For the past few days, the liberal media has been going haywire over a New York Times profile of a white nationalist. The Times was forced to issue multiple responses to accusations that they were normalizing white supremacy, and even retroactively altered the title of the article in response to public pressure.
I initially decided to steer clear of the controversy and avoid the piece, but after reading The Atlantic’s December cover story on Andrew Anglin — one of the alt-right’s most prominent leaders — I decided to circle back and see if I could identify any major semantic differences between the two pieces.
Why was it that these two articles — that sought virtually the same goal — garnered such disparate receptions from the general public? What lesson can be learned about the media’s coverage of far-right hate groups, and how can journalists effectively cover the rise of fascism in the United States without aiding and abetting it?
If you compare the two articles, they have almost the same structure and flow. Both pieces attempt to cast an alt-right provocateur as a scourge with little more than a recounting of their life story and a detailing of the author’s interactions with them.
The difference is that the Atlantic writer, Luke O’Brien, went to excruciating detail to color Anglin with his own fraught past. The most powerful moments of the piece flow naturally from the emotional resonance of fairly objective anecdotes — not from the type of pontification that we typically see from mainstream pieces about the alt-right.
The Times piece, which sought virtually the same effect, felt shallow and empty — like there was no deeper symbolism and nothing to be inferred beyond the author’s words or the picture he paints of a fairly average man who happens to believe in a violent and destructive ideology.
The Atlantic piece portrays Anglin as a paranoid and demented man with somewhat of a god-complex, but goes to great lengths to demonstrate his complexity and detail the crucial, and often sickening moments that turned a young liberal vegan into one of alt-right’s scariest and most masterful trolls.
As O’Brien details his attempts to track down Anglin, he discovers nothing but a web of paranoia, a history of escapism, and a family unwilling to sell out its son to the media — all of which add great detail to the character of Anglin.
O’Brien was careful not just to portray Anglin as a monster — with balanced and fairly objective prose — but to poke at some of Anglin’s ideological inconsistencies and shortcomings — instances that could provoke the alt-right into losing faith in one of its most powerful leaders. One walks away from O’Brien’s piece feeling nothing normalized about Anglin or the alt-right.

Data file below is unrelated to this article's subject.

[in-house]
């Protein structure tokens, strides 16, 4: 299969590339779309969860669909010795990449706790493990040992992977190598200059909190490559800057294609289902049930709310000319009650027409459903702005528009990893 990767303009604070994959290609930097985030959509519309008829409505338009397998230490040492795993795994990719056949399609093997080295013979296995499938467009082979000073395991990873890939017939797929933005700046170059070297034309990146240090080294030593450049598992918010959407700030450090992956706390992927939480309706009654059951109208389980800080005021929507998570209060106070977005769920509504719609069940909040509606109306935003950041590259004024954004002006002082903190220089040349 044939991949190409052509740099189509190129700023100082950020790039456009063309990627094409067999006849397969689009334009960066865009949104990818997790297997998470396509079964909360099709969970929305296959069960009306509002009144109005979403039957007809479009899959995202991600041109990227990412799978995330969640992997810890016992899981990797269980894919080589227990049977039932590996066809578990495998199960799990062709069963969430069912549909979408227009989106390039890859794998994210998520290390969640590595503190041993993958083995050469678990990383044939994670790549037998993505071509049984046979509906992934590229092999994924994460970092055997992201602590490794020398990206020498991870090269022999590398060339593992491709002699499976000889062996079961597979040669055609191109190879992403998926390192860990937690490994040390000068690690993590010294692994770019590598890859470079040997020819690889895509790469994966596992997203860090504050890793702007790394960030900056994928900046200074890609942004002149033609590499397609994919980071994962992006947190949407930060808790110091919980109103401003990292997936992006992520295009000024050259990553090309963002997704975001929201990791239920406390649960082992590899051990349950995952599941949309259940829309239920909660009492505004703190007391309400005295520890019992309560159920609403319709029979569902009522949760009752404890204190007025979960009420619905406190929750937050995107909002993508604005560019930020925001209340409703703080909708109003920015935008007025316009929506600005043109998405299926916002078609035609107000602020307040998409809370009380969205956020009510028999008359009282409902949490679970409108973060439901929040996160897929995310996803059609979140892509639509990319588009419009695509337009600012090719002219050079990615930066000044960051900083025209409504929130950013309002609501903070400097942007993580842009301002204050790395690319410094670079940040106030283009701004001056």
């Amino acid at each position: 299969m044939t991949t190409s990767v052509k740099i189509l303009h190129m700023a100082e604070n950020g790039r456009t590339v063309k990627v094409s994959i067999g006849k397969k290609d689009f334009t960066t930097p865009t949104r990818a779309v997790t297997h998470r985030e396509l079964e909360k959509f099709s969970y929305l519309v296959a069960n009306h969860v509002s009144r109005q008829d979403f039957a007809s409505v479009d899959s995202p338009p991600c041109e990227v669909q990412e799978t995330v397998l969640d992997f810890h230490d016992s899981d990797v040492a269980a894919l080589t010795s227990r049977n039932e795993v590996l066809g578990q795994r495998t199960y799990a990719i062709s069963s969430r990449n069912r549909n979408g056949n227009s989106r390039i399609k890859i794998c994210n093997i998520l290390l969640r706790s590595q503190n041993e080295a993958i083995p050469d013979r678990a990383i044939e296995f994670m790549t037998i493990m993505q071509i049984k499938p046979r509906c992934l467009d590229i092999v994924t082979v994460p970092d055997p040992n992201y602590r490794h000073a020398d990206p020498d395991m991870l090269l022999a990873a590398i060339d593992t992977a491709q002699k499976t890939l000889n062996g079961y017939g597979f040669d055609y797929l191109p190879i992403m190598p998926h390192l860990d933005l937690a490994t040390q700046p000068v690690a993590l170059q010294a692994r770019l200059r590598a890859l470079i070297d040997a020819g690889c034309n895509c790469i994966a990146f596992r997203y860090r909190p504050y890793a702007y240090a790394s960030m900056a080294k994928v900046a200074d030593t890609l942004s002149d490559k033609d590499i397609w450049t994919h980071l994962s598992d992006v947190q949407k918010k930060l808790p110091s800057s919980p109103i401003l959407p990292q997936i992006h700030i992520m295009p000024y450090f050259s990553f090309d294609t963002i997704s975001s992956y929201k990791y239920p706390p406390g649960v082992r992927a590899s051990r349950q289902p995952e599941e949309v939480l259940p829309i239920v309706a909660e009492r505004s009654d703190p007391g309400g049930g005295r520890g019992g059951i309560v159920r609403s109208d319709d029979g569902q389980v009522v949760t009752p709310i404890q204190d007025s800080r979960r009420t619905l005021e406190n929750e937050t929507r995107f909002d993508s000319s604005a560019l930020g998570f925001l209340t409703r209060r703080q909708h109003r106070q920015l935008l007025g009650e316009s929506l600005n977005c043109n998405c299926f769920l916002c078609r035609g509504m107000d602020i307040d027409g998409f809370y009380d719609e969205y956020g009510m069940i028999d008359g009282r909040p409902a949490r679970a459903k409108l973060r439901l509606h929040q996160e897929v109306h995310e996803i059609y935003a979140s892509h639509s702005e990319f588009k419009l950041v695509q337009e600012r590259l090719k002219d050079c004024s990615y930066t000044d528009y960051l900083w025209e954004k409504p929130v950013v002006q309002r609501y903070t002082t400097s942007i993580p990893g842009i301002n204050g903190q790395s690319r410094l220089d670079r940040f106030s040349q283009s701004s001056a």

One cannot say the same of the Times piece. In its defense, editor Marc Lacey wrote: “The point of the story was not to normalize anything but to describe the degree to which hate and extremism have become far more normal in American life than many of us want to think.”
But don’t we all already know that? And hasn’t the media been proactively attacking the alt-right and other far-right groups for the past year-and-a-half?
It’s common knowledge that a key tenant of the alt-right’s strategy is to garner agitated, hyper-partisan news coverage — often focused on their polarizing leaders — so they can decry reputable news sources as “fake news,” galvanize their supporters and further embolden their hatred of all things politically correct.
They’ve continuously lied about the details surrounding altercations between their own supporters and peaceful protestors of fascism, and have reigned terror on virtually every journalist who grants them negative attention.
Even Luke O’Brien received threats from alt-right trolls while conducting research for his Atlantic piece.
And the media has responded to their provocations by vigilantly attacking everything their leaders say and do. Yet, aside from a few key victories, it doesn’t feel like this strategy has always had its desired effect.
As O’Brien acknowledges in his piece: “The more the liberal establishment chose to revile them, the more they embraced their role as villains.”
With this in mind, it almost felt like the Times piece was an overcorrection for how the liberal media has responded to white nationalist groups.
With the age-old accusation that liberal media outlets have a bias — originally promulgated by right-wing media but more recently hijacked by the alt-right — it would seem that the only way to disprove this narrative is with some good, old-fashioned reporting — no punditry involved.
Maybe that’s what the Times was aiming for. Regardless, it didn’t work, and it’s not an excuse for normalizing the experience of a known neo-nazi when millions of people are existentially threatened by the existence of hateful groups like the alt-right.
And where the Times piece fell flat is precisely where the Atlantic piece found its strength. By poking holes in the image of an alt-right leader — without invoking hysteria or projecting any sense of bias — Luke O’Brien made Andrew Anglin look like a pathetic sociopath, and the piece delivered exactly what it intended.
Maybe the rest of the media can learn a thing or two from O’Brien’s writing, and help de-legitimize the alt-right without further emboldening its hateful followers’ beliefs.